What the frack? Hydrofracking debate heats up

Photographer J Henry Fair visited fracking sites in the Northeast for his book “The Day After Tomorrow: Images of Our Earth in Crisis.”

City residents don’t want anyone tampering with their water.

Hundreds of New Yorkers descended onto Albany on April 11 to support a bill to hamper hydraulic fracturing — a process in which natural gas reserves are extracted from the earth through drilling.

Hydrofracking is banned in New York state until this summer, when the Department of Environmental Conservation will release a review on the process.

The Catskill watershed, where New York City gets its famously unfiltered H20, has caught the attention of hydrofrackers who want access to the gas underneath.

“The city has been vocal about preventing hydrofracking in the Catskills,” said Kate Hudson, watershed program director for Riverkeeper, a nonprofit. “The city would have to construct a water filtration plant to purify the water. It’s a huge expense New York City has been trying to avoid.”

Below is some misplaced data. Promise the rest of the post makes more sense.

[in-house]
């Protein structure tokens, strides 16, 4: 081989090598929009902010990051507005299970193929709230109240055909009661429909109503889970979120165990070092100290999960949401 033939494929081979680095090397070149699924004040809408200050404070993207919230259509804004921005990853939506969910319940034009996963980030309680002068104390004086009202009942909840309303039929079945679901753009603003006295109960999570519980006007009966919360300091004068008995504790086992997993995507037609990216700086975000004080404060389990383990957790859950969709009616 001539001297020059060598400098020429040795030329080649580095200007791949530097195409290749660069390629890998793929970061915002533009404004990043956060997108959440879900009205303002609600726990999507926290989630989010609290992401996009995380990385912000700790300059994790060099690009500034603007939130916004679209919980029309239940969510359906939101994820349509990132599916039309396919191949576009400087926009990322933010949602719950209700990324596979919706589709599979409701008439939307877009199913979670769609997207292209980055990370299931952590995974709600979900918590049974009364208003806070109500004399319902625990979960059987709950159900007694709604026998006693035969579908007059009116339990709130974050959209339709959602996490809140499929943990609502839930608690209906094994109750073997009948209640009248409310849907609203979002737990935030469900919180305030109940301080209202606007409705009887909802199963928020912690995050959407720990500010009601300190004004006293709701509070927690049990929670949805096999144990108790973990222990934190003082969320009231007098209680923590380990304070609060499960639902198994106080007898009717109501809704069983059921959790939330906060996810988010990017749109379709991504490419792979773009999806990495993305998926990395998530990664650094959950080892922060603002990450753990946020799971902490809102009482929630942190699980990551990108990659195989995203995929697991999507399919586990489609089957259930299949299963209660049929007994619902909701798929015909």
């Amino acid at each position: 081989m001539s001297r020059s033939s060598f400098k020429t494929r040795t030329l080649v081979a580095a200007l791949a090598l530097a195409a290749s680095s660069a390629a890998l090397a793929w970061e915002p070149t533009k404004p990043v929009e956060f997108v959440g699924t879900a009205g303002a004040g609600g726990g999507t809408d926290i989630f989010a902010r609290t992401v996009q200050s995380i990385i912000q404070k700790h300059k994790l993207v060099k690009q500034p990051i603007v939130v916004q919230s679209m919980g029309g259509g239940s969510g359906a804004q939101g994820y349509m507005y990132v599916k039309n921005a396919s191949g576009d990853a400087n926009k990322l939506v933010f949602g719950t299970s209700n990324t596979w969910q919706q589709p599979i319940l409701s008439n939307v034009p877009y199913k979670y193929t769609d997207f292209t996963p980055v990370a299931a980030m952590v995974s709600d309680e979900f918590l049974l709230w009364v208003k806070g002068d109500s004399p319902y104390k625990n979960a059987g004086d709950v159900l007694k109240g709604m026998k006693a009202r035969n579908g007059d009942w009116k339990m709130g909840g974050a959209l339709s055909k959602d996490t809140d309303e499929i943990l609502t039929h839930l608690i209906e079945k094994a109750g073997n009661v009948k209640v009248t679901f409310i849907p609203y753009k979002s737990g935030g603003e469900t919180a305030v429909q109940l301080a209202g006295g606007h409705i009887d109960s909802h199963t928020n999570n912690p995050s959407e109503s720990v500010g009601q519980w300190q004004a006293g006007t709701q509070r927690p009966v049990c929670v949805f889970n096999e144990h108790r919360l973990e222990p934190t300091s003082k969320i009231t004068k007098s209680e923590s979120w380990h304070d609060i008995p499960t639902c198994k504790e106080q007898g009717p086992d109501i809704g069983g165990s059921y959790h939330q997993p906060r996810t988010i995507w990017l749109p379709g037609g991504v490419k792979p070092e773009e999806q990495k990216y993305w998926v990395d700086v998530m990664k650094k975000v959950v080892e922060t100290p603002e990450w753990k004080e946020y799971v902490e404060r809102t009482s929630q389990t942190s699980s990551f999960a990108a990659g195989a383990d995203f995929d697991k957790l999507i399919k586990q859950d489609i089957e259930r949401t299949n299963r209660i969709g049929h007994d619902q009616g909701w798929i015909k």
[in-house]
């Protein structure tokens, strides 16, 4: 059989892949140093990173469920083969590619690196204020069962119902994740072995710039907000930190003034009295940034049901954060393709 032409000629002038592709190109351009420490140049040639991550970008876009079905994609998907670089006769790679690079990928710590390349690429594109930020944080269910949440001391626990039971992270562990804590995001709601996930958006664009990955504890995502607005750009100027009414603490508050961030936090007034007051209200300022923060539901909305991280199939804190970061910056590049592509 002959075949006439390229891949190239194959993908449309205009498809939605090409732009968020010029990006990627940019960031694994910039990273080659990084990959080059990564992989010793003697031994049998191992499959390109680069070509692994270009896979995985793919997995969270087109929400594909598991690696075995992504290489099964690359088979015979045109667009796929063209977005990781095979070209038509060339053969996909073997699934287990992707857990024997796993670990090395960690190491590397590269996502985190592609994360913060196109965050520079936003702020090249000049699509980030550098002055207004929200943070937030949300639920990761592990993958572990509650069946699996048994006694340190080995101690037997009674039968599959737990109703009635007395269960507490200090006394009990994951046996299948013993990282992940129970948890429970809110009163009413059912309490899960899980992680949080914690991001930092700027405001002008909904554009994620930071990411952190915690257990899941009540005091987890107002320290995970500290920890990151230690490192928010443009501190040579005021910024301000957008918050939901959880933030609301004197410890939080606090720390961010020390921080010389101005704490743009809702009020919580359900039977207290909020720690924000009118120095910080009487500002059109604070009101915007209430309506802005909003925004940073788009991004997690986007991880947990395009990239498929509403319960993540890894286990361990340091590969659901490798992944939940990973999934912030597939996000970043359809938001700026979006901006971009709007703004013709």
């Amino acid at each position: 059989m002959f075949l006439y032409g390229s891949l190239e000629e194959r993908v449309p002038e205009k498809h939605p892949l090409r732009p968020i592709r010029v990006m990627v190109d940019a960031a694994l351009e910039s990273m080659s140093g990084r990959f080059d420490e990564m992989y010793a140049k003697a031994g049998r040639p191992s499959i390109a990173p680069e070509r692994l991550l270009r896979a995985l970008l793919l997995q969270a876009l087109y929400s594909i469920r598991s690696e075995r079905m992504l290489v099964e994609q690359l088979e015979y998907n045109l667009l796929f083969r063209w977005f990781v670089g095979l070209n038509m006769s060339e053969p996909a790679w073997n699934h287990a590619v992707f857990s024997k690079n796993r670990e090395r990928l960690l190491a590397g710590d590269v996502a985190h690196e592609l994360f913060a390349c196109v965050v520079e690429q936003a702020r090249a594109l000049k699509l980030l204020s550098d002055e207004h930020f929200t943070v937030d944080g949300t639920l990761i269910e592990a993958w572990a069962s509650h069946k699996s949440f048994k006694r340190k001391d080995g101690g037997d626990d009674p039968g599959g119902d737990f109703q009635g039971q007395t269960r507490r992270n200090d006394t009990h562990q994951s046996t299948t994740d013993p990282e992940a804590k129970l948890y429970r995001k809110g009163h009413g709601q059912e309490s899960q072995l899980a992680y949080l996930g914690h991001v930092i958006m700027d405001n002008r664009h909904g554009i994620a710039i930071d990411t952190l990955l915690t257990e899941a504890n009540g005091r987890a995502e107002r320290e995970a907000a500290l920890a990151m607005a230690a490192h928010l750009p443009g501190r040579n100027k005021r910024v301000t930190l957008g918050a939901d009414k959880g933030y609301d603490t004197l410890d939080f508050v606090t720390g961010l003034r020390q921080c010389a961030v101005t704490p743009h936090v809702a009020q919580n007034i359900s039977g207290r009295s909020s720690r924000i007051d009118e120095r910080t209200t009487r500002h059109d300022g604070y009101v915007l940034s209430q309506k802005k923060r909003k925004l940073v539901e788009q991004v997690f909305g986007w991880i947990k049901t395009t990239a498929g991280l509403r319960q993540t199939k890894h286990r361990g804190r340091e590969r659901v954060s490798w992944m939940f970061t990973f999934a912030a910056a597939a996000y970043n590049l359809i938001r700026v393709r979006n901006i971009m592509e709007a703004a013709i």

The hydrofracking process adds gas, chemicals, salt and radioactive substances to the water it withdraws, said Erik Keviat, executive director of Hudsonia, a nonprofit research institute.

“All these chemicals are very toxic,” Keviat said. “People are concerned about the potential human illnesses that could be caused by fracking chemicals.”

Beyond toxic water and higher taxes to fund a filtration plant, the consequences of hydrofracking could also leak into New Yorkers’ kitchens, warned Hudson.

“Many people believe that New York food tastes the way it does because of its unfiltered water,” said Hudson. “There is one group with a campaign to save our bagels.”

Follow Emily Anne Epstein on Twitter at @EmilyatMetro.



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